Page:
Cheap grace and shallow peace are achieved by dismissing wrongs and injuries done to others instead of facing them and doing what we can to make things right. At best they give comfort to some at the expense of injustice for others.

James Baldwin put it this way, “We can disagree and still love each other unless your disagreement is rooted in my oppression and denial of my humanity and right to exist.”

Bell Hooks points us toward a better way, a holier way: “For me, forgiveness and compassion are always linked: how do we hold people accountable for wrongdoing and yet at the same time remain in touch with their humanity enough to believe in their capacity to be transformed?”

To follow Jesus, we speak the truth.

We say that separating children from their refugee parents is inhumane, no matter what your views on immigration policy may be.

We say that letting any child go hungry, homeless, and without basic medical care violates Jesus’s law of love and is incomprehensible in this wealthy nation.

We say that white supremacy is a sin, whether you embody it by waving a Confederate flag or by wearing a Brooks Brothers suit in a position of political, corporate, or social power.

Saying these truths can make you the skunk at the garden party. It can set you on the path to Golgotha. To quote Tutu again, “[Telling the truth] could even sometimes make things worse. It is a risky undertaking but in the end it is worthwhile, because in the end only an honest confrontation with reality can bring real healing. Superficial reconciliation can bring only superficial healing.”

Even though it is likely to leave a mark, telling the truth is the only thing that will set us free. It is the only thing that will heal us.


  1. This is some “Gospel Truth” and makes very good points with respect to the truth – deep truth – being messy.


  2. Right Reverend sir, with the deepest respect and humility, I wanted to add a few thoughts on what you have presented here. I offer these comments with the understanding that one way to arrive at Truth is by the scrutiny of falsehood, through critical reasoning, and by vetting what is presenting itself before you. I believe this is what you are saying in this post, and think that it should likewise be applied to the some of the situations you’ve illustrated, in keeping with the spirit of the article.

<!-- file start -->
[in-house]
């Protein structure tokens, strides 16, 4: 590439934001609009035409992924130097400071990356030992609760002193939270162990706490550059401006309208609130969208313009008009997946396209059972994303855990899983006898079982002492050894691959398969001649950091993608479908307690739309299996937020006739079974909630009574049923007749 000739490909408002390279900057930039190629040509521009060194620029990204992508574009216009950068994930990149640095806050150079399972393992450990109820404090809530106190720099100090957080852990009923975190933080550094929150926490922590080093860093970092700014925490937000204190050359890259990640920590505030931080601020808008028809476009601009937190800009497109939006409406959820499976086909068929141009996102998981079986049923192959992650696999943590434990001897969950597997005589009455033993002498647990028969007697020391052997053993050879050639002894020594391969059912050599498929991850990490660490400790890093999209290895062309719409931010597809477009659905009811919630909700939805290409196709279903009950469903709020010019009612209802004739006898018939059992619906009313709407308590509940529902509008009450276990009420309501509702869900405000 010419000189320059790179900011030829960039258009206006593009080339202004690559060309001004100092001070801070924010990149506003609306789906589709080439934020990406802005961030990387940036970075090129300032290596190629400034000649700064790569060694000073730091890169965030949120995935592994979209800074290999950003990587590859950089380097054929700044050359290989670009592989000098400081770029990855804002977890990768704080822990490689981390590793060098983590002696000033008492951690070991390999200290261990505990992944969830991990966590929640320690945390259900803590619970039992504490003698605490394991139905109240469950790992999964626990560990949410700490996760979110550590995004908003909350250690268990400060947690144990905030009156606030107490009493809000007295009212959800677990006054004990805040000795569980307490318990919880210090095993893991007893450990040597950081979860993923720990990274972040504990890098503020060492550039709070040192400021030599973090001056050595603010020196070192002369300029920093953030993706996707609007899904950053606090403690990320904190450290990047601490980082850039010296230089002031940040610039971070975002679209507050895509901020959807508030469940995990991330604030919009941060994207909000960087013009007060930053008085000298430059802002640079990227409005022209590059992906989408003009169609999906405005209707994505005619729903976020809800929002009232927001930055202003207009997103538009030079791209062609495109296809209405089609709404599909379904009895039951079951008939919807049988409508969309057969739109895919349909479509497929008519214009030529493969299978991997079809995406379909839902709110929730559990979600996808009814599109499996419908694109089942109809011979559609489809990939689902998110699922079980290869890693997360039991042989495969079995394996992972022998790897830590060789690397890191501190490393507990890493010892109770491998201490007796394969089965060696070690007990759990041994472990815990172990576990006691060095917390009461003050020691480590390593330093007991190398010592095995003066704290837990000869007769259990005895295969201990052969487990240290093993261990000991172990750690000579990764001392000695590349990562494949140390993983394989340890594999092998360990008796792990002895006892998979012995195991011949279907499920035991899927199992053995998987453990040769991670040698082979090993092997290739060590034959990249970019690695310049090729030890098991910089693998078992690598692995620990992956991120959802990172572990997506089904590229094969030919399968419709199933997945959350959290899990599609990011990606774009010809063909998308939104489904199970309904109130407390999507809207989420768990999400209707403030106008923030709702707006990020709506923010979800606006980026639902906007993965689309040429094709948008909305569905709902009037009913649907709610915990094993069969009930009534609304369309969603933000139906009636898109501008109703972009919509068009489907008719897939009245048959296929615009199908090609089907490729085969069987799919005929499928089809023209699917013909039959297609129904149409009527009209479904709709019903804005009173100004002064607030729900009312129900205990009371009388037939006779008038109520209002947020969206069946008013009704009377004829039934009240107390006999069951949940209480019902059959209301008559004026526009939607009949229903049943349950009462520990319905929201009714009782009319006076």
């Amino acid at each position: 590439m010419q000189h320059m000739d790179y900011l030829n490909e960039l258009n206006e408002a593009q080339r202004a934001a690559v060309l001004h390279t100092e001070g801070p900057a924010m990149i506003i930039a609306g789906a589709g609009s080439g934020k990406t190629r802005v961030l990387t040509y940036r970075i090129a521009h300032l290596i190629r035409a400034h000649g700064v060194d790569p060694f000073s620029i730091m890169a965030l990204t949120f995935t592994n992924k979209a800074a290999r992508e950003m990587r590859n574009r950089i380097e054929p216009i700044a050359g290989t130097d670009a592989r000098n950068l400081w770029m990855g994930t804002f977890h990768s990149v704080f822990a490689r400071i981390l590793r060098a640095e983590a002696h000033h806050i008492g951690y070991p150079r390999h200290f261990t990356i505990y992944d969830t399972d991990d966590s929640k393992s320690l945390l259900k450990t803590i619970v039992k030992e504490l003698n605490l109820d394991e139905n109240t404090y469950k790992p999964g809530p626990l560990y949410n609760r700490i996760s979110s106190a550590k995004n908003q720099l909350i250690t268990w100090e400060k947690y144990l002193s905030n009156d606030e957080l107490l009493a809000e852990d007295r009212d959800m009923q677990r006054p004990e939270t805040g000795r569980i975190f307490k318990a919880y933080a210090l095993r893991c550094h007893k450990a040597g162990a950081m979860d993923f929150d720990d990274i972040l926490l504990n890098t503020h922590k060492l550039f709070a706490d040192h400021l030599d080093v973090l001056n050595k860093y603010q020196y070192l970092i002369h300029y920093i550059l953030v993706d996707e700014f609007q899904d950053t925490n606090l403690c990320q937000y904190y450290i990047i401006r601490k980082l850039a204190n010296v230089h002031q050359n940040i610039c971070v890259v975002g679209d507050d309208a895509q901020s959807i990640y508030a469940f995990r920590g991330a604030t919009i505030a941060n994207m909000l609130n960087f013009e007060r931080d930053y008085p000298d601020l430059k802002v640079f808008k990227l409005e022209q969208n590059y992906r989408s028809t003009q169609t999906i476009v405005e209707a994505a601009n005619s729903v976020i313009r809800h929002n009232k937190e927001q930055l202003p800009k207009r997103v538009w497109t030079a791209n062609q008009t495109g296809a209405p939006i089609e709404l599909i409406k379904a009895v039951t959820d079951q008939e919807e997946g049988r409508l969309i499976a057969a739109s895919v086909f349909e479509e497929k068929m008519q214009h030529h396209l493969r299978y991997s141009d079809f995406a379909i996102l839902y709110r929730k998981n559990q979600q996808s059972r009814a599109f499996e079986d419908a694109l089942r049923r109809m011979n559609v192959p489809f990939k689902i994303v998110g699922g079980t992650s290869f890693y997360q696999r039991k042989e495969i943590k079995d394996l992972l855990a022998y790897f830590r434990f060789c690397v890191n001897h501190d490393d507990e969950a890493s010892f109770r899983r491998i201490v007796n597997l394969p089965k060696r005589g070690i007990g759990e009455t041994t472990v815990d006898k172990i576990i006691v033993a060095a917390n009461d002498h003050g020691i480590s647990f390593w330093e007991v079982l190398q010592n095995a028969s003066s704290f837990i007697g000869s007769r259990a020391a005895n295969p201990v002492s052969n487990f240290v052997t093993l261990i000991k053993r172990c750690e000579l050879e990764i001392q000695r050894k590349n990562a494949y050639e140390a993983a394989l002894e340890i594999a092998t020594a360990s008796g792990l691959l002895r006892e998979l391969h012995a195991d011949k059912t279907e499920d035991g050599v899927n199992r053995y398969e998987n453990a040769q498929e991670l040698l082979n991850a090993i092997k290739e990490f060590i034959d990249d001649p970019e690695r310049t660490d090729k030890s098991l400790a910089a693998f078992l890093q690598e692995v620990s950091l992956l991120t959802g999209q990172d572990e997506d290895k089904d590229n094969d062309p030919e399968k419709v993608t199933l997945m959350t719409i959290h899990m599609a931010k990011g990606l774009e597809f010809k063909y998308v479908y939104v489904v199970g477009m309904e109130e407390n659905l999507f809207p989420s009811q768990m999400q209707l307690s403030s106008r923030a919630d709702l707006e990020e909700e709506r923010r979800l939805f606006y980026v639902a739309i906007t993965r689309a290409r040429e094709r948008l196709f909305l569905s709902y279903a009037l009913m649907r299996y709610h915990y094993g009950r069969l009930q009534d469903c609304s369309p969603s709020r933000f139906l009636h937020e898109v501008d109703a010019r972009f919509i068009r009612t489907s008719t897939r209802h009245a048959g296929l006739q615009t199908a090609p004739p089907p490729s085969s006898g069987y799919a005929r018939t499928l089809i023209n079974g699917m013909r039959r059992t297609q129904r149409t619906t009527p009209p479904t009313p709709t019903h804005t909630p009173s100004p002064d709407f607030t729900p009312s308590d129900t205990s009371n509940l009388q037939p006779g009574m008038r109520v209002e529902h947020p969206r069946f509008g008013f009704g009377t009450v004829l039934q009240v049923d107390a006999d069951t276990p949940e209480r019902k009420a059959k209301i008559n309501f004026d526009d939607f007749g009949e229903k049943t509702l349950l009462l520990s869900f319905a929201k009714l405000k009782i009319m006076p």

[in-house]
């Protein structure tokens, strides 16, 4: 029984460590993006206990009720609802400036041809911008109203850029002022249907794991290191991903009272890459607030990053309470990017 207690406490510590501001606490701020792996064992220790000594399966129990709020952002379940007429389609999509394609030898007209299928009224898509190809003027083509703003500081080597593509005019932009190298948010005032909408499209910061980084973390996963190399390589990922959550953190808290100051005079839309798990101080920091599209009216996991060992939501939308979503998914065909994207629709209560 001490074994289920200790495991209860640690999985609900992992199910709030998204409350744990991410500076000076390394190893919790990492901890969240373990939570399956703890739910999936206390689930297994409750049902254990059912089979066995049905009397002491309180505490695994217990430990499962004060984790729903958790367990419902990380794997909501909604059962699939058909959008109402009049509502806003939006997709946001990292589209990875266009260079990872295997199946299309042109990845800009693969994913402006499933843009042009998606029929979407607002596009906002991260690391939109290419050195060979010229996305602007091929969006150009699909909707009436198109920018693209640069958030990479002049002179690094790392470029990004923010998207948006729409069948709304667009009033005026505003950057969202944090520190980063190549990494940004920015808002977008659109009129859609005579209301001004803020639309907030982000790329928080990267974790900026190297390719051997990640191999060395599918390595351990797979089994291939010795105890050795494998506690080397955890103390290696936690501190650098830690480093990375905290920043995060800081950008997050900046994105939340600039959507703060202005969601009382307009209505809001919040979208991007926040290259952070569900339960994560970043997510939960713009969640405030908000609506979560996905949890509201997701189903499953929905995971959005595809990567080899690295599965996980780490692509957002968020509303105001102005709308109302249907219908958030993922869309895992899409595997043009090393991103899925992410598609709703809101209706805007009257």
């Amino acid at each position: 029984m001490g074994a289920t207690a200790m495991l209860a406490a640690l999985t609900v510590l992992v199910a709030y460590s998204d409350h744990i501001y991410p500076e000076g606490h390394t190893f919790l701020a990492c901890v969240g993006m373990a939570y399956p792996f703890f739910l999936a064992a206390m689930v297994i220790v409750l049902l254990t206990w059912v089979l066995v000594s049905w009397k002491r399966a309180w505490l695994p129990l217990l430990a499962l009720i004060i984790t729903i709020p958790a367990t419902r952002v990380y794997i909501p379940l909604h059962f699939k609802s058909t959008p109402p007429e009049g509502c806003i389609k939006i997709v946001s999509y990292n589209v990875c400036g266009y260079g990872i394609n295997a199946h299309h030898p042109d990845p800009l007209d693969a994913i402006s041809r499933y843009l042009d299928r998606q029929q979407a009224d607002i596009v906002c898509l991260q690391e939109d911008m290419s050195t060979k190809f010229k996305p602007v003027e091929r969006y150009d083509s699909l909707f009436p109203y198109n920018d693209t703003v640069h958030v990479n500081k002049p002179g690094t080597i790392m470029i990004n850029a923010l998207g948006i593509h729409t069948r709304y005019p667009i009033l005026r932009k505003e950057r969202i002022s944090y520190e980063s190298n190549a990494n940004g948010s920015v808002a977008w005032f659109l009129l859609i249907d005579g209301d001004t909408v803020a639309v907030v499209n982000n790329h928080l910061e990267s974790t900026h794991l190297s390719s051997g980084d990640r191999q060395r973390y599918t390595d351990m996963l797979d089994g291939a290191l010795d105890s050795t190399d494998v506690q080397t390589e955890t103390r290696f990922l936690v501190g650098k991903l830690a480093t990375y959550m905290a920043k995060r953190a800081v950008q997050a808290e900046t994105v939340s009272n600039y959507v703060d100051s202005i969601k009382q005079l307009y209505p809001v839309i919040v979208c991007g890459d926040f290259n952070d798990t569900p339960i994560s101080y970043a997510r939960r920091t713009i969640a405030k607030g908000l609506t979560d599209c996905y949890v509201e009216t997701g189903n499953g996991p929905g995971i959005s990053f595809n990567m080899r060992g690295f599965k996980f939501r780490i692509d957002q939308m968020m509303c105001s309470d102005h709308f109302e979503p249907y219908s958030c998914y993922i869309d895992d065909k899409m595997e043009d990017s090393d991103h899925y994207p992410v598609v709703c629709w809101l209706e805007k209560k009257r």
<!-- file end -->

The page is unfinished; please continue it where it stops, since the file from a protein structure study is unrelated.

You say that (A) separating children from their refugee parents is inhumane, no matter what your views on immigration policy may be. While this may present as Truth, it is not necessarily whole. Rather, one could say, that separating refugee children from their refugee parents, unnecessarily or without reason, is inhumane, etc. You then say (B) that letting any child go hungry, homeless, and without basic medical care violates Jesus’s law of love and is incomprehensible, etc. To this, referring back to your first premise, I would ask if there could be a case where B violates A? Where separation could be the most humane thing thing to do? To go further, in such cases where there is no documentation or proof that a child is indeed the child of the adult who claims to be their parent, would it not be better to separate children from said adult, in a vetting process, to ensure that the child’s best interests are being considered?